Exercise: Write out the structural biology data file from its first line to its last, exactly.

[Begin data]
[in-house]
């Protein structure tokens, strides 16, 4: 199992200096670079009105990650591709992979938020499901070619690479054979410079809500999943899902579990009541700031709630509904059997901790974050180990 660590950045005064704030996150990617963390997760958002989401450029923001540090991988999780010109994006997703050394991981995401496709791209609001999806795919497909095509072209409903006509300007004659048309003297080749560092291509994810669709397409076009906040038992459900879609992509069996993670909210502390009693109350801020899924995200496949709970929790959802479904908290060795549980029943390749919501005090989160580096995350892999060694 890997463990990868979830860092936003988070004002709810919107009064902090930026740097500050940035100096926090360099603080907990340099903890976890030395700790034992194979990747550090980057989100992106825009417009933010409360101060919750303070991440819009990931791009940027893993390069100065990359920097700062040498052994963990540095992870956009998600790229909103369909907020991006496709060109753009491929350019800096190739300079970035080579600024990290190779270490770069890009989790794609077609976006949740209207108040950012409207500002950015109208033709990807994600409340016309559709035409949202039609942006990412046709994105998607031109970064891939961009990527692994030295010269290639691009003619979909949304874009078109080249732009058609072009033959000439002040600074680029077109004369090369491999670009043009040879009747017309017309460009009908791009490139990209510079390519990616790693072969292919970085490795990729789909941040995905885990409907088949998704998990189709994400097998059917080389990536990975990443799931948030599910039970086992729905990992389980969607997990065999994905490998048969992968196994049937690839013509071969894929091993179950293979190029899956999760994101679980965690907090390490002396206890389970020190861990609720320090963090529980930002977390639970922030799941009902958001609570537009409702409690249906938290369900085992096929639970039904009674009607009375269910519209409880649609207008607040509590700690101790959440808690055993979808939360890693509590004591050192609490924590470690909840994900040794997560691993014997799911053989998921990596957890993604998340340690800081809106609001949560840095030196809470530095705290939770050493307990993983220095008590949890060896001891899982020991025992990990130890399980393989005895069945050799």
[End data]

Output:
[in-house]
């Protein structure tokens, strides 16, 4: 199992200096670079009105990650591709992979938020499901070619690479054979410079809500999943899902579990009541700031709630509904059997901790974050180990 660590950045005064704030996150990617963390997760958002989401450029923001540090991988999780010109994006997703050394991981995401496709791209609001999806795919497909095509072209409903006509300007004659048309003297080749560092291509994810669709397409076009906040038992459900879609992509069996993670909210502390009693109350801020899924995200496949709970929790959802479904908290060795549980029943390749919501005090989160580096995350892999060694 890997463990990868979830860092936003988070004002709810919107009064902090930026740097500050940035100096926090360099603080907990340099903890976890030395700790034992194979990747550090980057989100992106825009417009933010409360101060919750303070991440819009990931791009940027893993390069100065990359920097700062040498052994963990540095992870956009998600790229909103369909907020991006496709060109753009491929350019800096190739300079970035080579600024990290190779270490770069890009989790794609077609976006949740209207108040950012409207500002950015109208033709990807994600409340016309559709035409949202039609942006990412046709994105998607031109970064891939961009990527692994030295010269290639691009003619979909949304874009078109080249732009058609072009033959000439002040600074680029077109004369090369491999670009043009040879009747017309017309460009009908791009490139990209510079390519990616790693072969292919970085490795990729789909941040995905885990409907088949998704998990189709994400097998059917080389990536990975990443799931948030599910039970086992729905990992389980969607997990065999994905490998048969992968196994049937690839013509071969894929091993179950293979190029899956999760994101679980965690907090390490002396206890389970020190861990609720320090963090529980930002977390639970922030799941009902958001609570537009409702409690249906938290369900085992096929639970039904009674009607009375269910519209409880649609207008607040509590700690101790959440808690055993979808939360890693509590004591050192609490924590470690909840994900040794997560691993014997799911053989998921990596957890993604998340340690800081809106609001949560840095030196809470530095705290939770050493307990993983220095008590949890060896001891899982020991025992990990130890399980393989005895069945050799």